The Mississippi River
The Mississippi River is a sort of timeline of American history. From the earliest settlers to the modern day Army Corps of Engineers, Americans have both thrived on and been consumed by the river's size and power. There have been attempts to control it, to escape by way of it – the river can be seen as a sort of canvas on which many of America's most important internal struggles have played out; from sectarian divisions, to racial violence, to environmentalism. We want stories about how the river has both changed and been changed by Americans over time. Remember, we're a history show. As much as we love stories of people who are threatened by the river today, we need to know why this matters in the greater context of American history. We would love some placed-based material (maybe a really great story happened at this one point in the river nobody talks about). This show may also be a good candidate for some family history. There are a lot of stories to be told about the southern portions of the river, so stories from the northern regions would be most welcomed.
The End of War
One thing we've been puzzling over is how we decide that wars are officially "over." Who makes that decision? And on what basis? Under what conditions? It's the 10th anniversary of President George W. Bush's "Mission Accomplished" speech aboard the USS Abraham Lincoln, and we're looking for stories about the end of American wars. We're not so much looking for stories about how war "never really ends," because, yes, we know, war lingers. But, "officially", most wars end. We want the interesting stories that led to those moments – the official proclamations, the laying down of the guns, the speeches on the aircraft carrier. Maybe there's a story about how not a proclamation, but an image signaled a war was over. So few things in history actually have "endings," and we're interested in why we try to impose that on wartime.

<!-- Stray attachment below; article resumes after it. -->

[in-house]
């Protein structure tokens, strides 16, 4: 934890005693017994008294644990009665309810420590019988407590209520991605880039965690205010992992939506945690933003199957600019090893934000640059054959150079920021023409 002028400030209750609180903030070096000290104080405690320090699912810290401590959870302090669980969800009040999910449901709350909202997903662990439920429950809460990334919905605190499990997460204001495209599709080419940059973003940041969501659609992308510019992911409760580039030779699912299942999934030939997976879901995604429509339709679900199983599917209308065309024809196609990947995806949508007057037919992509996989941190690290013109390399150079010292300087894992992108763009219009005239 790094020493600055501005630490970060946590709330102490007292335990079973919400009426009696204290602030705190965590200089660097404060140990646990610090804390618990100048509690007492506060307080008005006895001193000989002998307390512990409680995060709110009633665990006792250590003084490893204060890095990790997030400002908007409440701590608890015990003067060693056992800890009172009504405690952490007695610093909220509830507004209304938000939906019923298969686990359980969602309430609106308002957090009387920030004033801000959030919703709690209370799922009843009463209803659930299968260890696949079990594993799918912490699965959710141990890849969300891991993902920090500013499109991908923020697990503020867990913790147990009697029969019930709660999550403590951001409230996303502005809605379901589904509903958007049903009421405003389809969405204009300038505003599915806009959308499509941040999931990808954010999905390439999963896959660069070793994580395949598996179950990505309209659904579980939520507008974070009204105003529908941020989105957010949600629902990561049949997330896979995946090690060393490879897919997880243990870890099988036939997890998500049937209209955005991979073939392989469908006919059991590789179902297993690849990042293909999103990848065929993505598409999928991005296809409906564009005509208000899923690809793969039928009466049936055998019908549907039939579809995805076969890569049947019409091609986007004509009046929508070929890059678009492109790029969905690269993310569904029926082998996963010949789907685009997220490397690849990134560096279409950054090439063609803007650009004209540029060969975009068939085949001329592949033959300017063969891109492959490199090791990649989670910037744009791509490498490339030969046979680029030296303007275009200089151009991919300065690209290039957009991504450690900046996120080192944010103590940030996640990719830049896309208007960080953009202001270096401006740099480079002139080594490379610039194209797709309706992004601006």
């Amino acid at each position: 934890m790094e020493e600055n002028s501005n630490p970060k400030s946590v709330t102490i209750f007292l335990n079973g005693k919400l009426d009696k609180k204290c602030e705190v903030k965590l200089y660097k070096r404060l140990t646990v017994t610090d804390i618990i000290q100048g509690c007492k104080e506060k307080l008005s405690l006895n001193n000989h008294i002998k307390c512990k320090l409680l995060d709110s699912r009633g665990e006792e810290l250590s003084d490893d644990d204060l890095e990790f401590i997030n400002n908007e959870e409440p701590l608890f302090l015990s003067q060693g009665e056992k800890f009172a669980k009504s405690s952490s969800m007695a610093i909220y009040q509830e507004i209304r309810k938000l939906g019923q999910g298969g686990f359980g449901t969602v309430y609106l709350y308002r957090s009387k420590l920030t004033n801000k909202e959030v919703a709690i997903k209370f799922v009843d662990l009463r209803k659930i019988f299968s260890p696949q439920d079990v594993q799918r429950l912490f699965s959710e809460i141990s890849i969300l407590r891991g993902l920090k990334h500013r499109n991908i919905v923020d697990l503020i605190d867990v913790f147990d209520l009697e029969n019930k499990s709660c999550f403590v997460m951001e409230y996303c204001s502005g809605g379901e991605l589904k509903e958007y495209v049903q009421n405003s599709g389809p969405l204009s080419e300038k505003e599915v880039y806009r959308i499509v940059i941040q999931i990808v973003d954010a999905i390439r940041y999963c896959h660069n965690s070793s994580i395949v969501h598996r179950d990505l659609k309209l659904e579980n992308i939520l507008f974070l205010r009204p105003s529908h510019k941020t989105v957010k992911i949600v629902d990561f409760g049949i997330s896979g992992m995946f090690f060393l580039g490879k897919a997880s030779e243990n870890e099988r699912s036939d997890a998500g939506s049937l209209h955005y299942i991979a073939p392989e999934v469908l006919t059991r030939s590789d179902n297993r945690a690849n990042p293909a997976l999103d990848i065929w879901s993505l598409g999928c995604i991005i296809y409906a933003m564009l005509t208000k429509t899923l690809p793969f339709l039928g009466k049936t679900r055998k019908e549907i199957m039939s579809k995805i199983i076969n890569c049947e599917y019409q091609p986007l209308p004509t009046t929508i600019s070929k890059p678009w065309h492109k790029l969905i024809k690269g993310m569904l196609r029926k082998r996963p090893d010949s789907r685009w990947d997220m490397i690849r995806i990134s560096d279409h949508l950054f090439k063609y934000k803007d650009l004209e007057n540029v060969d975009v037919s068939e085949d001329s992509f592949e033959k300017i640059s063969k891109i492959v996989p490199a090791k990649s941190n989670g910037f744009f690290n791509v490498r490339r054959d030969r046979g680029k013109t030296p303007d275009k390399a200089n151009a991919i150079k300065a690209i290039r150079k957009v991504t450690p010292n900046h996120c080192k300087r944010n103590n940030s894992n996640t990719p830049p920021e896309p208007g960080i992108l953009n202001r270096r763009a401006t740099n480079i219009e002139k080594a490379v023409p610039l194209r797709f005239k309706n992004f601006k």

With lawmakers again taking up the subject of immigration, we’re devoting a show to its flip-side — emigration. From the Late Loyalists who fled to Canada after the Revolution in search of tax-free living, to the free blacks who sailed to Liberia in search of liberty (and a spot at the top of the racial hierarchy), to the thousands of defeated Confederates who set out for lands where slavery was still legal, we’ll consider the stories of people who left the U.S. in search of a better life elsewhere… but took some part of America with them. We're more interested in groups of people who left the US en masse, but if we'd consider a great story about a particular individual too. Give us a sense of how these people saw America, and what they thought they stood to gain by leaving.